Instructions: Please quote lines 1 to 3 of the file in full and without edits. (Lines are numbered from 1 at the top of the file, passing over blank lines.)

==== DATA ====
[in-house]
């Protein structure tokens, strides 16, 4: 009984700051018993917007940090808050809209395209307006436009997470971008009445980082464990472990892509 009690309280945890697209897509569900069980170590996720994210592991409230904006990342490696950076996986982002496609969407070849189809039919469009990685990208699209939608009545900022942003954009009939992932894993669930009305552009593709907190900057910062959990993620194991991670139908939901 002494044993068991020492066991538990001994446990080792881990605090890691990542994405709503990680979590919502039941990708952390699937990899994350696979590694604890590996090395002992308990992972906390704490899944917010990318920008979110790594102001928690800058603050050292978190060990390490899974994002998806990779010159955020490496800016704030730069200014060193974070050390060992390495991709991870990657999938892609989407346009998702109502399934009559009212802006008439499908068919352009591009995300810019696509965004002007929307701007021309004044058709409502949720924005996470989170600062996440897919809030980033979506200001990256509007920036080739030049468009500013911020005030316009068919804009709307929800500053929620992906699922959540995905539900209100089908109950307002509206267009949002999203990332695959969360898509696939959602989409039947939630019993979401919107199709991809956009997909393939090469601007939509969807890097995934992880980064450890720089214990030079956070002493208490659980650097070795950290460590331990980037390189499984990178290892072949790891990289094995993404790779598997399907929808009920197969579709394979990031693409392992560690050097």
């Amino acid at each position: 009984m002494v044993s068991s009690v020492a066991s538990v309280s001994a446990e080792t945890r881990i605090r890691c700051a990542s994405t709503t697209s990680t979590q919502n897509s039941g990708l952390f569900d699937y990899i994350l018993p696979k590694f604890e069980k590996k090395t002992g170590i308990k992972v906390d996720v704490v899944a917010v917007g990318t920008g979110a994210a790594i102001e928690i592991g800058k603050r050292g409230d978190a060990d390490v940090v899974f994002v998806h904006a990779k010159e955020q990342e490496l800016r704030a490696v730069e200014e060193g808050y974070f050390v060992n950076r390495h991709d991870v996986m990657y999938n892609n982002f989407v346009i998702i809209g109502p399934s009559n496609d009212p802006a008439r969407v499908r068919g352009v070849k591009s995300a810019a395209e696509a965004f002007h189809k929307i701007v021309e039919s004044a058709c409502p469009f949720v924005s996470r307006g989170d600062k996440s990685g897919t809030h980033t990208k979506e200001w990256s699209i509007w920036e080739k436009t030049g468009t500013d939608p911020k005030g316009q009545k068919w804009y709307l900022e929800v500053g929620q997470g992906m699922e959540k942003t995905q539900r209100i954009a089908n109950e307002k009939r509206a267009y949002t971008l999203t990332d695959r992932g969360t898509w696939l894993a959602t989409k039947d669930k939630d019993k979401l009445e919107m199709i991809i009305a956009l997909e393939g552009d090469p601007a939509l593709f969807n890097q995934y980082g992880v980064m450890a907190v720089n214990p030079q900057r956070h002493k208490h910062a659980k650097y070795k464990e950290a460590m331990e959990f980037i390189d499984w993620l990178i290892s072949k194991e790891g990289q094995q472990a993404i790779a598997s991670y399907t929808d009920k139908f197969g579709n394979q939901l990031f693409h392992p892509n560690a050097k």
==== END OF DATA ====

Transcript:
[in-house]
């Protein structure tokens, strides 16, 4: 009984700051018993917007940090808050809209395209307006436009997470971008009445980082464990472990892509 009690309280945890697209897509569900069980170590996720994210592991409230904006990342490696950076996986982002496609969407070849189809039919469009990685990208699209939608009545900022942003954009009939992932894993669930009305552009593709907190900057910062959990993620194991991670139908939901 002494044993068991020492066991538990001994446990080792881990605090890691990542994405709503990680979590919502039941990708952390699937990899994350696979590694604890590996090395002992308990992972906390704490899944917010990318920008979110790594102001928690800058603050050292978190060990390490899974994002998806990779010159955020490496800016704030730069200014060193974070050390060992390495991709991870990657999938892609989407346009998702109502399934009559009212802006008439499908068919352009591009995300810019696509965004002007929307701007021309004044058709409502949720924005996470989170600062996440897919809030980033979506200001990256509007920036080739030049468009500013911020005030316009068919804009709307929800500053929620992906699922959540995905539900209100089908109950307002509206267009949002999203990332695959969360898509696939959602989409039947939630019993979401919107199709991809956009997909393939090469601007939509969807890097995934992880980064450890720089214990030079956070002493208490659980650097070795950290460590331990980037390189499984990178290892072949790891990289094995993404790779598997399907929808009920197969579709394979990031693409392992560690050097």
């Amino acid at each position: 009984m002494v044993s068991s009690v020492a066991s538990v309280s001994a446990e080792t945890r881990i605090r890691c700051a990542s994405t709503t697209s990680t979590q919502n897509s039941g990708l952390f569900d699937y990899i994350l018993p696979k590694f604890e069980k590996k090395t002992g170590i308990k992972v906390d996720v704490v899944a917010v917007g990318t920008g979110a994210a790594i102001e928690i592991g800058k603050r050292g409230d978190a060990d390490v940090v899974f994002v998806h904006a990779k010159e955020q990342e490496l800016r704030a490696v730069e200014e060193g808050y974070f050390v060992n950076r390495h991709d991870v996986m990657y999938n892609n982002f989407v346009i998702i809209g109502p399934s009559n496609d009212p802006a008439r969407v499908r068919g352009v070849k591009s995300a810019a395209e696509a965004f002007h189809k929307i701007v021309e039919s004044a058709c409502p469009f949720v924005s996470r307006g989170d600062k996440s990685g897919t809030h980033t990208k979506e200001w990256s699209i509007w920036e080739k436009t030049g468009t500013d939608p911020k005030g316009q009545k068919w804009y709307l900022e929800v500053g929620q997470g992906m699922e959540k942003t995905q539900r209100i954009a089908n109950e307002k009939r509206a267009y949002t971008l999203t990332d695959r992932g969360t898509w696939l894993a959602t989409k039947d669930k939630d019993k979401l009445e919107m199709i991809i009305a956009l997909e393939g552009d090469p601007a939509l593709f969807n890097q995934y980082g992880v980064m450890a907190v720089n214990p030079q900057r956070h002493k208490h910062a659980k650097y070795k464990e950290a460590m331990e959990f980037i390189d499984w993620l990178i290892s072949k194991e790891g990289q094995q472990a993404i790779a598997s991670y399907t929808d009920k139908f197969g579709n394979q939901l990031f693409h392992p892509n560690a050097k």